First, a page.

The year was crammed full of special one-time events, from the Halloween and Christmas quests to the temporary appearance of the powerful level 654 enemy Hati the wolf. A new Conquest minigame introduced in August puts players in charge of a squad of Void Knights and pits squads against each other in turn-based tactical war games.
A new urn-crafting system was introduced, allowing players to make pots that automatically collect scraps of the materials they harvest for some extra XP. Smithing received a revamp with the opening of the artisan's workshop bringing a whole series of new items to make. The Castle Wars minigame also received a revamp, with new siege weapons and rewards becoming available for purchase. To read more on any of these updates and others that came in this year, check out the official RuneScape game update news history.
Of all the new additions to RuneScape in the past year, dungeoneering has been both the biggest and the most revolutionary. In the game's biggest-ever content update, Jagex released the new co-operative dungeoneering system last April. Using the new dungeoneering skill, players can form groups of up to five people and venture into the dungeons of Daemonheim. The game then generates a random dungeon tailored to the skill levels of your group members.
Players must enter the dungeon without any gear and use their skills in smithing, crafting, runecrafting and fletching to make themselves armour, weapons, runes, bows and arrows to fight with. All rooms in the dungeon will have monsters to kill and loot, and some rooms will contain resources you can harvest to help make equipment. Since the dungeons in Daemonheim are randomly generated, you can have a different experience every time you play.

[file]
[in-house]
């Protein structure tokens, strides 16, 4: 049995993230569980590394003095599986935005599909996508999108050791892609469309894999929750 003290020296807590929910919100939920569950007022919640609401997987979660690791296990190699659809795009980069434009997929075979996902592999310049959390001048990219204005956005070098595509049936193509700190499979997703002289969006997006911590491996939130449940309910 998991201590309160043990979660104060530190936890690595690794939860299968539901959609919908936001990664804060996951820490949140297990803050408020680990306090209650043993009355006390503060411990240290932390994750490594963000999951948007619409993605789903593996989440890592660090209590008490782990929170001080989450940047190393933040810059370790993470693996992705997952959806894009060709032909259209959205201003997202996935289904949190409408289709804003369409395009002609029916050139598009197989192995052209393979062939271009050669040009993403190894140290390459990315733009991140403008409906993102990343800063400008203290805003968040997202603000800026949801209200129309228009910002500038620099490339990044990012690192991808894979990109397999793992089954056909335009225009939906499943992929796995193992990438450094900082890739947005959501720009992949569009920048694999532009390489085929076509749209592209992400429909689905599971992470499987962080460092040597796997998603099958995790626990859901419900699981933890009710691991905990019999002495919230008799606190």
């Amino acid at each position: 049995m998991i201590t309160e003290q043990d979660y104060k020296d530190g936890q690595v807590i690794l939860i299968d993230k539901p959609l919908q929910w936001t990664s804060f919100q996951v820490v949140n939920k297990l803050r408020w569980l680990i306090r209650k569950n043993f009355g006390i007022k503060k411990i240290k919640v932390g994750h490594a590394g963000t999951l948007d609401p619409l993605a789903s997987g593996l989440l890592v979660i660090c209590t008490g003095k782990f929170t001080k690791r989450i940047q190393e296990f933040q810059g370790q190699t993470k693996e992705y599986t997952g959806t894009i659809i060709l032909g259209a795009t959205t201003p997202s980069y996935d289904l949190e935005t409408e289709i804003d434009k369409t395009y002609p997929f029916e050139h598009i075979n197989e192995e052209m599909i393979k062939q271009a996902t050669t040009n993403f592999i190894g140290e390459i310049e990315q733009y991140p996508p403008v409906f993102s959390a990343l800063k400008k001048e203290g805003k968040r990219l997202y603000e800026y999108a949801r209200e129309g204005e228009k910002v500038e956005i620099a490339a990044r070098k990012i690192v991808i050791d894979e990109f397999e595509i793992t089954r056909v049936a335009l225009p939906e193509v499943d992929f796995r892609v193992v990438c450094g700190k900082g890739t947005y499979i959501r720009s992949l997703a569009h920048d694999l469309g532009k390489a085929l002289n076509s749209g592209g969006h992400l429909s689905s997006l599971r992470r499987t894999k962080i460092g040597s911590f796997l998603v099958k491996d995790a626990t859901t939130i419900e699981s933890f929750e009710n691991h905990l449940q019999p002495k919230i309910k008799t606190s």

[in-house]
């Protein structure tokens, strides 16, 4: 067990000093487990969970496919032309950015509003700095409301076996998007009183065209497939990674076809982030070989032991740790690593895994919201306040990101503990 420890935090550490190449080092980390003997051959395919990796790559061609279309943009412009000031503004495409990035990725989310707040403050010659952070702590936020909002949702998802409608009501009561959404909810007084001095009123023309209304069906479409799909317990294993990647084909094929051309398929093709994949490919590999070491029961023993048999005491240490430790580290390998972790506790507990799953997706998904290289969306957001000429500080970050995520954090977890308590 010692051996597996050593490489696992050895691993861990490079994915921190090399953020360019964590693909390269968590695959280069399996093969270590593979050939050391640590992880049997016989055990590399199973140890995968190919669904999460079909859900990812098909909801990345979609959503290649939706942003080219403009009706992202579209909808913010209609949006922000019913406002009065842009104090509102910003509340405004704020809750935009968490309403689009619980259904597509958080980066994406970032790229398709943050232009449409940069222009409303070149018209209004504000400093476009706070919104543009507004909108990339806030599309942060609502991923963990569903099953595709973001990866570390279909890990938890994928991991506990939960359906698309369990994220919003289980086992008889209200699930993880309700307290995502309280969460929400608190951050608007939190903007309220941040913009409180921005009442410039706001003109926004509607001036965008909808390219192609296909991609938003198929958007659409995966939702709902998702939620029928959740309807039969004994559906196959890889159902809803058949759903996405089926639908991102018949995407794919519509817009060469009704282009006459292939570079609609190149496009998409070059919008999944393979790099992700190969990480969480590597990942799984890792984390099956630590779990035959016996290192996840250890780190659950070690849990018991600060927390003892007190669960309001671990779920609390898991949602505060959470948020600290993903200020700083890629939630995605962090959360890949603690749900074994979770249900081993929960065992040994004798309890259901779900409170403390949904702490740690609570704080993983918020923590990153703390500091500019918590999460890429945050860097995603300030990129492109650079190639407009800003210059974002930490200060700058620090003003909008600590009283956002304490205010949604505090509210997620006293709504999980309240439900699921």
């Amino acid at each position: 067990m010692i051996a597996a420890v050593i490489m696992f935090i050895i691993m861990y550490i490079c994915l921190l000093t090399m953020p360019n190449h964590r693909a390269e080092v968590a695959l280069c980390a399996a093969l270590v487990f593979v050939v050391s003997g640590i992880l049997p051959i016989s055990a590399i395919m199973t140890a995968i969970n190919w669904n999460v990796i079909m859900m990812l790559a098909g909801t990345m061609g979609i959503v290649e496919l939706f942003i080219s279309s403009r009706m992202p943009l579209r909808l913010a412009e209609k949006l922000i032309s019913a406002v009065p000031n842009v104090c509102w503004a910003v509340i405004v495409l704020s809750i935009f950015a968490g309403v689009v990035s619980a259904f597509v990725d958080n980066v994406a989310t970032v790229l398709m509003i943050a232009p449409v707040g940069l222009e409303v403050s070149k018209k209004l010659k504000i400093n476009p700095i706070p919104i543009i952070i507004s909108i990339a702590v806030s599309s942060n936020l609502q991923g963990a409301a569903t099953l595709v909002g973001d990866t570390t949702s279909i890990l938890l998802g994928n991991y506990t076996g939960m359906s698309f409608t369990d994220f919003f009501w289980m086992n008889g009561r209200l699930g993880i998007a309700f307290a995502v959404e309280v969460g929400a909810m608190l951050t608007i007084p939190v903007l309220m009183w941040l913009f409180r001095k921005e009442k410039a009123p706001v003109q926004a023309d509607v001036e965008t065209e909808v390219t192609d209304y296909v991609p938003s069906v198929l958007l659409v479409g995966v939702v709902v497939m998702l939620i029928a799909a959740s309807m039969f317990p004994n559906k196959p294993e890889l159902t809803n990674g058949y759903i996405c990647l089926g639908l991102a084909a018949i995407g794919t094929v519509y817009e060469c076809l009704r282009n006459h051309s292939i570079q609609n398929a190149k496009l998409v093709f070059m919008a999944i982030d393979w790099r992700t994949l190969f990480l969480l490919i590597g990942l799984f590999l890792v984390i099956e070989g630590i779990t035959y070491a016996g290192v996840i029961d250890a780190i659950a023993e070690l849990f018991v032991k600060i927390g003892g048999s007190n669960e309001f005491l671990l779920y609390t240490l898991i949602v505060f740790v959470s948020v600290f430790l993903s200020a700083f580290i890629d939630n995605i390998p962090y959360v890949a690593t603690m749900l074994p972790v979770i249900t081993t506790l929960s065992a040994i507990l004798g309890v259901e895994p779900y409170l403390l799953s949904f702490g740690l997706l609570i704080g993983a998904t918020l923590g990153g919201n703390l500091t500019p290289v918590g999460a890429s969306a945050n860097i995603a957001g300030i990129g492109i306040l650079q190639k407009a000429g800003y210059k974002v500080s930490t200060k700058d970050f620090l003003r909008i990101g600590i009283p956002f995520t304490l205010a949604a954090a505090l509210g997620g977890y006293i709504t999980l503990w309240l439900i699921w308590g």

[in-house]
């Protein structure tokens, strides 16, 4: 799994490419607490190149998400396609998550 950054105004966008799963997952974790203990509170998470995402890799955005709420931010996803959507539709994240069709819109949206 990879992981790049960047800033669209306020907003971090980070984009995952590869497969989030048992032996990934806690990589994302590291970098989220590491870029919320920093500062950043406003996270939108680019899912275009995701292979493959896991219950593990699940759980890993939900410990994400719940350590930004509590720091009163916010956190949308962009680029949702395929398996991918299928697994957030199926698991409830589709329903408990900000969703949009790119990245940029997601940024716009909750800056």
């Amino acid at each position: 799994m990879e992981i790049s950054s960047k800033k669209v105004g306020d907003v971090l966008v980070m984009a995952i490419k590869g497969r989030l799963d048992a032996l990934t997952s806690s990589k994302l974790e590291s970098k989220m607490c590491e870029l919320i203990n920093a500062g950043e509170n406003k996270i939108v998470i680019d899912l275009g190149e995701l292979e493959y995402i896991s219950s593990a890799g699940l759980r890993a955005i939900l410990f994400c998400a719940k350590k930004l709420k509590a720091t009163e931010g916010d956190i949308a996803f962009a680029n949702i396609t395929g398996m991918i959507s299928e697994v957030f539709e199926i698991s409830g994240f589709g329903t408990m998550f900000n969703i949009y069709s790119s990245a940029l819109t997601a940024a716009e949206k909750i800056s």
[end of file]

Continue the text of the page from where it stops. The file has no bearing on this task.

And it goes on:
Items can't be carried from one dungeon to the next, so each dungeon becomes a balancing act between investing a lot of time to get geared up and speed-running to the end boss. If you get to the end boss without having explored the dungeon significantly, you're unlikely to have the gear you'll need to take him down. Puzzle rooms and minigames add further levels of challenge and co-operative play to the system. Completing dungeons rewards players with special tokens they can use to buy rare equipment. For more information about dungeoneering, read our hands-on article with the game mechanic or look through the official RuneScape knowledgebase.
In 2001, RuneScape gave a lot of people a primitive taste of massively multiplayer gaming. Since its relaunch after 2004's graphics upgrade, the game has been grown through regular content updates into one of the most popular MMOs on the market. Jagex has even gone as far as to release two RuneScape novels within the last 12 months. This year has seen a lot of new quests, items, and minigames, but the highlight of the year was definitely the dungeoneering update. It's difficult to imagine Jagex producing something more impressive than dungeoneering over the coming year, but if history has taught us anything, it's to never underestimate RuneScape.